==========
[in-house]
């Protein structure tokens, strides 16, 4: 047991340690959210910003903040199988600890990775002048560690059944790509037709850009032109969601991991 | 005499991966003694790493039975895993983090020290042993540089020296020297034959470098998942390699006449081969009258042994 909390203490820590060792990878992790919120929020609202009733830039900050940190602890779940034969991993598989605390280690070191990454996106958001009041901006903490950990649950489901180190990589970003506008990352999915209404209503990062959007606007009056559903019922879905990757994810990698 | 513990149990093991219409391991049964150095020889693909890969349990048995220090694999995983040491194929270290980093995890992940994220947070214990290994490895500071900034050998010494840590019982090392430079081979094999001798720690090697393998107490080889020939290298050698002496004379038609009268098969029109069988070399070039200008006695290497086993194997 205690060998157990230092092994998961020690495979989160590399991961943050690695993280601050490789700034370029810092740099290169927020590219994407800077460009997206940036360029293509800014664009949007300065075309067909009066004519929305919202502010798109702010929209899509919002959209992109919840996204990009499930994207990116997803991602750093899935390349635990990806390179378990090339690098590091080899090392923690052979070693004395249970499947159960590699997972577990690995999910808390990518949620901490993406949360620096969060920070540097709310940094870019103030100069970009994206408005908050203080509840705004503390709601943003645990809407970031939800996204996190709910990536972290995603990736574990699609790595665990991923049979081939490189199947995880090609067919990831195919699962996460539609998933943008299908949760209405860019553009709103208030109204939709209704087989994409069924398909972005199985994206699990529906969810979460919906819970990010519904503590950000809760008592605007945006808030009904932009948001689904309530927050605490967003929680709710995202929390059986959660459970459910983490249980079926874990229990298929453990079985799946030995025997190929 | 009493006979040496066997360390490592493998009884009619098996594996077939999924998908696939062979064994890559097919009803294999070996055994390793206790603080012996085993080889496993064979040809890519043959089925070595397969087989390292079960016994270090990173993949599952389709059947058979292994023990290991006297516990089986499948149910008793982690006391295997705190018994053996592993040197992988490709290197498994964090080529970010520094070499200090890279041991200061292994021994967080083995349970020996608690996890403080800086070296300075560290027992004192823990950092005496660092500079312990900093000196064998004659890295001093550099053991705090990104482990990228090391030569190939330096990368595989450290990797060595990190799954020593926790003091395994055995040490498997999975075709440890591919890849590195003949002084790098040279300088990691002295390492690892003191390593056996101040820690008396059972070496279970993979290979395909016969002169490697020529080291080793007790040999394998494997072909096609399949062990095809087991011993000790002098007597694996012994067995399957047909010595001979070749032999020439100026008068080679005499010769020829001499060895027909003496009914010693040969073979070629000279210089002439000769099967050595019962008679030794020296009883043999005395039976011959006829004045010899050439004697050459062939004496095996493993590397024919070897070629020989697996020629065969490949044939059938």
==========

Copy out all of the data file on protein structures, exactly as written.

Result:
[in-house]
């Protein structure tokens, strides 16, 4: 047991340690959210910003903040199988600890990775002048560690059944790509037709850009032109969601991991 | 005499991966003694790493039975895993983090020290042993540089020296020297034959470098998942390699006449081969009258042994 909390203490820590060792990878992790919120929020609202009733830039900050940190602890779940034969991993598989605390280690070191990454996106958001009041901006903490950990649950489901180190990589970003506008990352999915209404209503990062959007606007009056559903019922879905990757994810990698 | 513990149990093991219409391991049964150095020889693909890969349990048995220090694999995983040491194929270290980093995890992940994220947070214990290994490895500071900034050998010494840590019982090392430079081979094999001798720690090697393998107490080889020939290298050698002496004379038609009268098969029109069988070399070039200008006695290497086993194997 205690060998157990230092092994998961020690495979989160590399991961943050690695993280601050490789700034370029810092740099290169927020590219994407800077460009997206940036360029293509800014664009949007300065075309067909009066004519929305919202502010798109702010929209899509919002959209992109919840996204990009499930994207990116997803991602750093899935390349635990990806390179378990090339690098590091080899090392923690052979070693004395249970499947159960590699997972577990690995999910808390990518949620901490993406949360620096969060920070540097709310940094870019103030100069970009994206408005908050203080509840705004503390709601943003645990809407970031939800996204996190709910990536972290995603990736574990699609790595665990991923049979081939490189199947995880090609067919990831195919699962996460539609998933943008299908949760209405860019553009709103208030109204939709209704087989994409069924398909972005199985994206699990529906969810979460919906819970990010519904503590950000809760008592605007945006808030009904932009948001689904309530927050605490967003929680709710995202929390059986959660459970459910983490249980079926874990229990298929453990079985799946030995025997190929 | 009493006979040496066997360390490592493998009884009619098996594996077939999924998908696939062979064994890559097919009803294999070996055994390793206790603080012996085993080889496993064979040809890519043959089925070595397969087989390292079960016994270090990173993949599952389709059947058979292994023990290991006297516990089986499948149910008793982690006391295997705190018994053996592993040197992988490709290197498994964090080529970010520094070499200090890279041991200061292994021994967080083995349970020996608690996890403080800086070296300075560290027992004192823990950092005496660092500079312990900093000196064998004659890295001093550099053991705090990104482990990228090391030569190939330096990368595989450290990797060595990190799954020593926790003091395994055995040490498997999975075709440890591919890849590195003949002084790098040279300088990691002295390492690892003191390593056996101040820690008396059972070496279970993979290979395909016969002169490697020529080291080793007790040999394998494997072909096609399949062990095809087991011993000790002098007597694996012994067995399957047909010595001979070749032999020439100026008068080679005499010769020829001499060895027909003496009914010693040969073979070629000279210089002439000769099967050595019962008679030794020296009883043999005395039976011959006829004045010899050439004697050459062939004496095996493993590397024919070897070629020989697996020629065969490949044939059938």